What I learned during the COVID-19 lockdown that kept me home from work was that I LOVED being home with my family. I also learned that the 2-hour commute I was making each day was a real drain on my energy. And even though I had been with the same company for ten years, my soul was crying out for a change. It took being home during a worldwide pandemic to get me to these realizations! My next step: shifting gears to work from home permanently and finally enjoy the freedom of working for myself.

For me or anyone taking on different work rituals, it can kind of throw you off at first. What scared me most was the sense of security that I once felt from paid vacation days and healthcare partially paid by my employer that was no longer there. And while I was saving time on not having to commute, I had new activities to tackle... networking to find projects and clients, reorganizing my finances, creating a home office, and more. When it comes to setting up a strong foundation, I found that taking things one day at a time was the best way to go and caused the least amount of stress. By leaving behind the corporate grind, here's a bit of knowledge that I gained:


Once I got over the initial fear of "Am I REALLY doing this?" I have to admit that I was pretty excited. The more I thought about that ten-year-long position at the same company, I realized that I was too comfortable and actually really bored. After all, I'm a person who has always been energized by change! Repetitive activities and conversions were pushing me into a place of discontentment and dullness. Because I'm naturally a go-getter who thrives on change and challenge, I was falling into a rut — so the switch to freelance couldn't have come at a better time! In fact, you might have heard the saying "Being uncomfortable leads to growth." It's true in my opinion! And after a bit of soul searching, I realized that if I wanted to be happy, I had to do things that made me feel uncomfortable... take some risks, form new connections, spark inspiring conversations, and insert myself into completely fresh situations to get to a place that felt invigorating and rewarding.

less hectic, more joy

I left my full-time job but I gained something greater... time! When I worked 9 to 5, I used to gulp down coffee at 6 a.m. while reading a slew of emails. Used my long train commute to work on my to-do list. Literally ran to the office (my sole source of exercise) and spend the day squeezing things into every second until I travelled back home and nearly collapsed on my bed in the evening. With the stress of all of that out of the way, I had time to catch up on all of the activities and passions that I had been putting off. For example, I pulled out my acrylics, brushes, and canvases and started painting again. I fell in love with creativity all over again. I started jogging, a couple of miles a day to help me clear my head. And I replaced the quick texts that I used to send loved ones (so they knew I was still alive) with phone calls and real conversations. The lesson was that time is a gift. There will never be enough of it. So rather than solely spending it exhausting yourself on the hamster wheel, be sure to spend time doing meaningful things that you've been putting off. It will feel like time well spent.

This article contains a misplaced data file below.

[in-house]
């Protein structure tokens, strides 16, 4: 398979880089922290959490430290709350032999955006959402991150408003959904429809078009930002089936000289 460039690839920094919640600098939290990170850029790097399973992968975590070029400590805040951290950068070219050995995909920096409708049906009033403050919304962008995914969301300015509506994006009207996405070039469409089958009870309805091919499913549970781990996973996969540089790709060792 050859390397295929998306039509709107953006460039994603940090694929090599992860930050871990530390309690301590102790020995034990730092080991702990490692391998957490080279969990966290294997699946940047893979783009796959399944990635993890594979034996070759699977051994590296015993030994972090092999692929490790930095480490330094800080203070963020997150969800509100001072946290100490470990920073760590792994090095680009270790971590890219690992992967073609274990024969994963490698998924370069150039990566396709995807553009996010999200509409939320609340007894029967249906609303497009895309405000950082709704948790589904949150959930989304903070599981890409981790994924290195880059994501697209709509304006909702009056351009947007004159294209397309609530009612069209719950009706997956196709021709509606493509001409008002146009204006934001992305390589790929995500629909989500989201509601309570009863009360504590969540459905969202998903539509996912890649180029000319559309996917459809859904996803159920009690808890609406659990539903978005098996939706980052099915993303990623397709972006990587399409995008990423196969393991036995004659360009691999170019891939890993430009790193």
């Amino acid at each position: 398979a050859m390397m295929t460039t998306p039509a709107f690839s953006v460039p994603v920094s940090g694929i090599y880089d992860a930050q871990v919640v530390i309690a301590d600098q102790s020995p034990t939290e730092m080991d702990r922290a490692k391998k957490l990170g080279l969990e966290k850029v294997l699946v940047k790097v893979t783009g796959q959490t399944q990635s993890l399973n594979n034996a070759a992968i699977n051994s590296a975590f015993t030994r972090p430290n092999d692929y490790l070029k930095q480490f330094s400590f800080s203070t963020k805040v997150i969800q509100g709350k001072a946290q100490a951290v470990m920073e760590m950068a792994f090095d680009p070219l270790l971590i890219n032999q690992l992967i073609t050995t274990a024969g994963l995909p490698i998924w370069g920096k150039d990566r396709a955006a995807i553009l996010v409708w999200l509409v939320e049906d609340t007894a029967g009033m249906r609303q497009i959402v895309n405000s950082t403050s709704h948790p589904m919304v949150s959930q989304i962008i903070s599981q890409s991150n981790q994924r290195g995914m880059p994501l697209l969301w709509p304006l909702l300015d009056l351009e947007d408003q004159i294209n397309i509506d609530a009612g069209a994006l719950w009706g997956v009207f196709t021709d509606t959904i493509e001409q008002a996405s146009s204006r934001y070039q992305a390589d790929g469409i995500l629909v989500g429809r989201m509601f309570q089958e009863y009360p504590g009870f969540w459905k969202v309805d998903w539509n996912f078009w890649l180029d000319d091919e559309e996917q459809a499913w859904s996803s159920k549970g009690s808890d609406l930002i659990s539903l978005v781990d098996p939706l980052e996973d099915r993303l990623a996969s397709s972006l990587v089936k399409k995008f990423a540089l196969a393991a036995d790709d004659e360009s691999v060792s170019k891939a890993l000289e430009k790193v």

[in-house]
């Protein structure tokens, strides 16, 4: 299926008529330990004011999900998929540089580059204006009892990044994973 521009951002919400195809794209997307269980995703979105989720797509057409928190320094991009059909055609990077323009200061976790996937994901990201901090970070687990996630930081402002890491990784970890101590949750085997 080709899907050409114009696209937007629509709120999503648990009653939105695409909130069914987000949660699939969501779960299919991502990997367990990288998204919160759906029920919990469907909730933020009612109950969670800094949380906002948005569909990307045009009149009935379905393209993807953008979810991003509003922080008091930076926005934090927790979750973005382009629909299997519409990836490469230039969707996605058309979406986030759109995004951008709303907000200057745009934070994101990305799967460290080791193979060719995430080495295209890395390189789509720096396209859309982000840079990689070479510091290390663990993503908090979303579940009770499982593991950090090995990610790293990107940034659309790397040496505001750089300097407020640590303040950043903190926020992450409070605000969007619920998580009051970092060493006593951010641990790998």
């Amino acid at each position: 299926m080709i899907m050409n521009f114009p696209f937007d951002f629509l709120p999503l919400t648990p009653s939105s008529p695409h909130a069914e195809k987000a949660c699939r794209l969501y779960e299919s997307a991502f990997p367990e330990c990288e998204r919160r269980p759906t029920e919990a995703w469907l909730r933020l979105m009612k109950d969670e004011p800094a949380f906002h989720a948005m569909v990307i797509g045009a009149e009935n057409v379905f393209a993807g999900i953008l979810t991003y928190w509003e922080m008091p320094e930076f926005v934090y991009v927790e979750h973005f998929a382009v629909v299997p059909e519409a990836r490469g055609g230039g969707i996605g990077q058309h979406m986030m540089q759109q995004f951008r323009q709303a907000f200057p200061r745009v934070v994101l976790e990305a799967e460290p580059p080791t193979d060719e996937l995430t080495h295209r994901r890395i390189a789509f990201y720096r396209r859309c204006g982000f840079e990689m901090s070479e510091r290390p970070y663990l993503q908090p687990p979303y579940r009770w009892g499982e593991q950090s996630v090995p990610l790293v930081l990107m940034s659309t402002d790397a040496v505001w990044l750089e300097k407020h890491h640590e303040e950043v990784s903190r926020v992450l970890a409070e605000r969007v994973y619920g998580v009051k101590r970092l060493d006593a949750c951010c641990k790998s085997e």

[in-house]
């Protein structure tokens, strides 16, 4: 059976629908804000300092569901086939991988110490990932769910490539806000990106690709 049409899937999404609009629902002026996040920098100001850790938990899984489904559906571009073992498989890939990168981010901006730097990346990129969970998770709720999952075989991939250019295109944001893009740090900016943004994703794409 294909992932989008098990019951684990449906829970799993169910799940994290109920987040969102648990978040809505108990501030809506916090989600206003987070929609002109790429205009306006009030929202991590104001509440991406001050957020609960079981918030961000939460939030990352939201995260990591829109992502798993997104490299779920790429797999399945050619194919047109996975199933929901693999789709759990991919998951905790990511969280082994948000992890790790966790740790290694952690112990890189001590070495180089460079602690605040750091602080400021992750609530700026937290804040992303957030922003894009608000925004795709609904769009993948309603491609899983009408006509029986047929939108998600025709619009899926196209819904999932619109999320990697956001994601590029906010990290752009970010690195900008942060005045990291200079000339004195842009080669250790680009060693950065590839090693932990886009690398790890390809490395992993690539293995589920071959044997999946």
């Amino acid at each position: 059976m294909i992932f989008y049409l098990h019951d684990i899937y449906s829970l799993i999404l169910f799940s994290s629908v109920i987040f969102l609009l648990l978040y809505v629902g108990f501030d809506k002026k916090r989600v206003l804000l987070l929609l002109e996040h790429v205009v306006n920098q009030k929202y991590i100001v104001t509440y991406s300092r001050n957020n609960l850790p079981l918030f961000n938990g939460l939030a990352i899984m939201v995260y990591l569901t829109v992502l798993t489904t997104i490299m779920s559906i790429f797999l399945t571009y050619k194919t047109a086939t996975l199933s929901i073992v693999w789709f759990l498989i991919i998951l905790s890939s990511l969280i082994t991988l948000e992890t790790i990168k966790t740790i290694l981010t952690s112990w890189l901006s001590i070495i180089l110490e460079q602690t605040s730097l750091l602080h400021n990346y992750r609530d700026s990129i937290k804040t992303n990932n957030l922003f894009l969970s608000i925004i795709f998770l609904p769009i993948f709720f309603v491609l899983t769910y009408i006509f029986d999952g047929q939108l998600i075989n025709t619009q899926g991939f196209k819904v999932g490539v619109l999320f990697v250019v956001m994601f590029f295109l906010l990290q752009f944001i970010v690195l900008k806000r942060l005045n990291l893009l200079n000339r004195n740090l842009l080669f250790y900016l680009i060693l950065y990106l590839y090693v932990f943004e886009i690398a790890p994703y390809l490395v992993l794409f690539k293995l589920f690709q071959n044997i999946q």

Once friends and family knew that I had made the jump to freelance, there was a touching outpouring of support — they wanted to see me be a successful. Some were asking if they could send contacts my way. Others were checking with their HR department for the potential to provide me with writing jobs. Family was offering to help me update my website.  I could have easily let my ego get in the way and said, "No, I can do this myself!" but deep down I knew that having help along the way was a good thing. So, I opened myself up to the support. Letting people into my adventure felt freeing. And to think that I thought I would be taking this job-shift journey alone. THAT couldn't have been further from the truth.

CAUTIOUSLY cost cutting

Without a steady income, I quickly learned that I had to take a good look at how much money I needed to stay afloat. I always joked that I'm a writer, not a mathematician. And as much as I dislike number crunching, I got out a pad of paper and pen and started writing down "costs to keep" versus "costs to cut." Items in the column of costs to keep included utilities, groceries, mortgage, and car payment. Items in the costs-to-cut column included music apps, extra TV channels, and online magazine subscriptions. Listing everything out and totaling it up helped me understand the minimum amount of money that I needed to bring in each month. Better yet, it helped me cut out the stuff that I didn't really need. Over the next couple days, I got rid of any payment that wasn't for something essential. I knew that I could easily reinstate anything I wanted to once I felt like business (and my income) was steady enough.



• Be kind, stay connected; you never know when you might need a recommendation from someone in your past to help you land projects in the future.

• Consider all of your talents and all the ways you can apply them — you don't have to do the exact same work as before. Example: I'm a writer, however I spent 10 hours a week doing research for a company and learned a lot along the way!

• Actively look for jobs BEFORE you need them so you always have projects in the pipeline. Project search sources might include: LinkedIn, Experteer, Indeed, Fairygodboss, and Mom Project (for working mothers), just to name a few.

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